ATLANTA -- Already under indictment on federal and state charges related to dogfighting activities, embattled Atlanta Falcons quarterback Michael Vick is being sued by a Canadian bank which claims he is in default on a $2.5 million line of credit he received in January.
The Royal Bank of Canada, which conducts business in the United States as RBC Centura, has filed suit in U.S. District Court in Newport News, Va., seeking payment on a promissory note Vick obtained for what he told the bank were real estate investments.
The lawsuit was first reported by the Daily Press of Newport News and confirmed Tuesday afternoon by a court clerk.
Calls to the Royal Bank of Canada were referred to the bank's attorneys who did not return messages. Vick's attorney, Lawrence Woodward, did not return a message.
When the suit was filed last week, the balance on the line of credit was $2.313 million. The bank is demanding payment of the full amount, interest of $499 per day, commencing on Jan. 19, and legal fees.
The suit, filed with District Judge Henry C. Morgan Jr., contends that Vick was apprised in writing of the demand for payment by Sept. 10, and that he did not meet the deadline. It further states that Vick did not provide the bank with financial statements that were required as part of the loan agreement.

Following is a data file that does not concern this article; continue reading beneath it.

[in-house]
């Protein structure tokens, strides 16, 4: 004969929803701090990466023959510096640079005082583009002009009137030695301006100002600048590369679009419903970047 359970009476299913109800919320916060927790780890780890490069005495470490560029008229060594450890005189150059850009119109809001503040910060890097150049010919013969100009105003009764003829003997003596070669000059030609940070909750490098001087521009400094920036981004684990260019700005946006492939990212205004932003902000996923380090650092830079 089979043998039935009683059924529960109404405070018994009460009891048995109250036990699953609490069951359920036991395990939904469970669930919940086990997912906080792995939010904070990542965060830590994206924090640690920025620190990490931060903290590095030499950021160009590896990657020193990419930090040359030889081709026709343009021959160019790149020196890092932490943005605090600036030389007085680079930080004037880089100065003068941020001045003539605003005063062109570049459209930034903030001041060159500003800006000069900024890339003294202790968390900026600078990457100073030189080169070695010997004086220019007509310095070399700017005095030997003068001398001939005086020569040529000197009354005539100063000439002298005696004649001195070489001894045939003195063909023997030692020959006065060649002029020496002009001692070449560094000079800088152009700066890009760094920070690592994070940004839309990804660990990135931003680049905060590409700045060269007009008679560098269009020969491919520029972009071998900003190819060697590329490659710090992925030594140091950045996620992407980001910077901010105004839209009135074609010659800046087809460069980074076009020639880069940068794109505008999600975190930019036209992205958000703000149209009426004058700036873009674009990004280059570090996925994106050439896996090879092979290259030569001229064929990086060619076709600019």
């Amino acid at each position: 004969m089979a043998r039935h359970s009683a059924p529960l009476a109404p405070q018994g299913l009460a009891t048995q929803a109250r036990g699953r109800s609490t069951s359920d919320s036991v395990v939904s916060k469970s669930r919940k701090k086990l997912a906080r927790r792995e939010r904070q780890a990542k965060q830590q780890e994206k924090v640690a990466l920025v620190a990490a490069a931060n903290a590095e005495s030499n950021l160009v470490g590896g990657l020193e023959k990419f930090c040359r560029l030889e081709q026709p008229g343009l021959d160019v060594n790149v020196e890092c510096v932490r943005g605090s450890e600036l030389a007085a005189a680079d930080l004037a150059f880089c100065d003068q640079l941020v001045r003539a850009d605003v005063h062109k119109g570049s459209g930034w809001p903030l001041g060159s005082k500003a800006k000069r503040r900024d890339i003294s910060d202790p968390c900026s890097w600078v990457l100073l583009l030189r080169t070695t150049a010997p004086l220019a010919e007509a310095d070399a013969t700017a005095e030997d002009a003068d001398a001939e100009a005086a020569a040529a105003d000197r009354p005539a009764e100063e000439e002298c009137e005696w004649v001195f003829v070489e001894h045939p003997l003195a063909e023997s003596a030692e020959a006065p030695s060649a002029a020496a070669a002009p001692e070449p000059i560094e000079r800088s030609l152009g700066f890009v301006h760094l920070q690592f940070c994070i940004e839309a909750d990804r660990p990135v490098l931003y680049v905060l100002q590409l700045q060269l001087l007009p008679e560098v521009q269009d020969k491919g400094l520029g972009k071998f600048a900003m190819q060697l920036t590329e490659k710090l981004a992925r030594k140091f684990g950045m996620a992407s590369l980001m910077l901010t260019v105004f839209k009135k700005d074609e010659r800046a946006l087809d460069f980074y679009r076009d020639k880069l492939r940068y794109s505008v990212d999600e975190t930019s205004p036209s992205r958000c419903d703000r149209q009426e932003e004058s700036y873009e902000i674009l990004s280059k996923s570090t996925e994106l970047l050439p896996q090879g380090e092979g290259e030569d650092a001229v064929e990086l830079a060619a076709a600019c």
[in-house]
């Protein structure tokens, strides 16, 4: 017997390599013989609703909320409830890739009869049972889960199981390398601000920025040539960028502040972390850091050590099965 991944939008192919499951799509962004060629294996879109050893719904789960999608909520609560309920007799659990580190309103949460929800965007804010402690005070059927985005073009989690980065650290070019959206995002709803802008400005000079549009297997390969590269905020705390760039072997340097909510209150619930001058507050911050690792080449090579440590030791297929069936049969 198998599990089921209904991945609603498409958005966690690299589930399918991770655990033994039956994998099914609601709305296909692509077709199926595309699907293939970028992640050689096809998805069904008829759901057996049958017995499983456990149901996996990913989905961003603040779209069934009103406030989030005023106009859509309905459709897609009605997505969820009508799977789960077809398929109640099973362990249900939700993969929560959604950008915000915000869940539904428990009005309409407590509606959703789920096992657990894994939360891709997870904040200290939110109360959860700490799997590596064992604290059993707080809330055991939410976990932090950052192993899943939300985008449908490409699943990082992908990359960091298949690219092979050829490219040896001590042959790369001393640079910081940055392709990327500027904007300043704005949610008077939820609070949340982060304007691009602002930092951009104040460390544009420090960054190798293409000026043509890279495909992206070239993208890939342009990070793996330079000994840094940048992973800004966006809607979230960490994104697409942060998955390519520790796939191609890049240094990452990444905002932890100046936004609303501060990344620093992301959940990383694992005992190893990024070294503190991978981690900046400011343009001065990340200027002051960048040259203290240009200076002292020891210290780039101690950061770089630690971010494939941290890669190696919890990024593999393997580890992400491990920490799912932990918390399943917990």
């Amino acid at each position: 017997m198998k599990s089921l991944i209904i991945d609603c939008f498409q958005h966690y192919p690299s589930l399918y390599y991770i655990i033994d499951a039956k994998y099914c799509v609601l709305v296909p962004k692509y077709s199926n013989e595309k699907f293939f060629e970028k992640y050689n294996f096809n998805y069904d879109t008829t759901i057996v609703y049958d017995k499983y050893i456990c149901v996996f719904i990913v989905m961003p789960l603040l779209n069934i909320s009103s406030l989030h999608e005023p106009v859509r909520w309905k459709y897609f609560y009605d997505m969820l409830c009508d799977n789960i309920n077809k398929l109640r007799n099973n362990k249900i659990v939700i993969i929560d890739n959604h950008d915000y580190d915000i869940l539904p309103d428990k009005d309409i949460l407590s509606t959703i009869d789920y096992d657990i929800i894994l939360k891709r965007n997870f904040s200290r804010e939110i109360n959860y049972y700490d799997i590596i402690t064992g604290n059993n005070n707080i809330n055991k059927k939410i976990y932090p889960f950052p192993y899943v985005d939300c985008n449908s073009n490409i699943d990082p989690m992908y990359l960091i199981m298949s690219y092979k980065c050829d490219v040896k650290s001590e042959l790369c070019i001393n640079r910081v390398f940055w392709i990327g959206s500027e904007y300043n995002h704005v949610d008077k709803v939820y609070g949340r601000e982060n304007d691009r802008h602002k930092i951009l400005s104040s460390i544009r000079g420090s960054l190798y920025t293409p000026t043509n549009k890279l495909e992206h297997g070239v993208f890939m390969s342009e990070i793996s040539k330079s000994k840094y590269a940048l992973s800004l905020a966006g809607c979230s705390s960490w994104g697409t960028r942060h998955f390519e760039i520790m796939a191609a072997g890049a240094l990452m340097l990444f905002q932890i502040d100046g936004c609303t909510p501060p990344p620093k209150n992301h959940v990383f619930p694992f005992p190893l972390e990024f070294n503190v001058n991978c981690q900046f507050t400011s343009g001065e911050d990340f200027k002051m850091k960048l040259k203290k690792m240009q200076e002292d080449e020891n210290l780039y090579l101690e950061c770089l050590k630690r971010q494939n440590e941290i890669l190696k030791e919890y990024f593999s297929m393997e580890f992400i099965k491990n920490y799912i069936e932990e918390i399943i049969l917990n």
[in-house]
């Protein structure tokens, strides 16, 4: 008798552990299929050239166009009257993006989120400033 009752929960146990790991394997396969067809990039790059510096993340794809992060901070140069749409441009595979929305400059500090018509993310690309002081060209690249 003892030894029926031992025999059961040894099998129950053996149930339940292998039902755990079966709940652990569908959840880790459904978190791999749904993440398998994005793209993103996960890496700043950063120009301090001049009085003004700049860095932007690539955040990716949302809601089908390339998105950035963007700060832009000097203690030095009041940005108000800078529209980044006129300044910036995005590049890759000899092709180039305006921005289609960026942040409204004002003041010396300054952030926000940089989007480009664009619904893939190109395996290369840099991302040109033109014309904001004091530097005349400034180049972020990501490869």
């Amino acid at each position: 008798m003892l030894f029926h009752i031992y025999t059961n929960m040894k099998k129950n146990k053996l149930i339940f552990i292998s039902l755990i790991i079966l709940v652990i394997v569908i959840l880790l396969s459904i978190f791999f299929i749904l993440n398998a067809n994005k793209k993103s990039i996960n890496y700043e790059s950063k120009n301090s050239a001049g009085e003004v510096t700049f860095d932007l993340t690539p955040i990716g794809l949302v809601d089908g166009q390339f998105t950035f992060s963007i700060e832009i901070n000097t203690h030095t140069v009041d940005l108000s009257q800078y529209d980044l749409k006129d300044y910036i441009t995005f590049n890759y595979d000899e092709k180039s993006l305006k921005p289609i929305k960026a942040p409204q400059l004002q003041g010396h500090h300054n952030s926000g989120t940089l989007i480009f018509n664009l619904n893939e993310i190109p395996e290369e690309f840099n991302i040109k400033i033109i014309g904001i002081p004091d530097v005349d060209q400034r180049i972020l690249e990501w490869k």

Vick obtained the line of credit on Jan. 18 and shortly thereafter filed papers acknowledging that the money was to be used for real estate investments, and that "such proceeds were not to be used primarily for personal, family or household purposes."
The lawsuit cites elements of the loan agreement which stipulate that Vick, who has been suspended indefinitely by the NFL, is in default if there are any changes in his employment status which might impact his ability to repay the note.
"The criminal charges and resulting impact on the Defendant's employment . . . materially affect his ability to repay the Term Note," the lawsuit argues.
The Falcons have filed a non-injury grievance against Vick and are attempting to recover $20 million of the $37 million in bonuses paid to him as part of the 10-year, $130 million contract extension signed on Christmas Eve 2004. An arbitration date of Oct. 4 has been set for that action.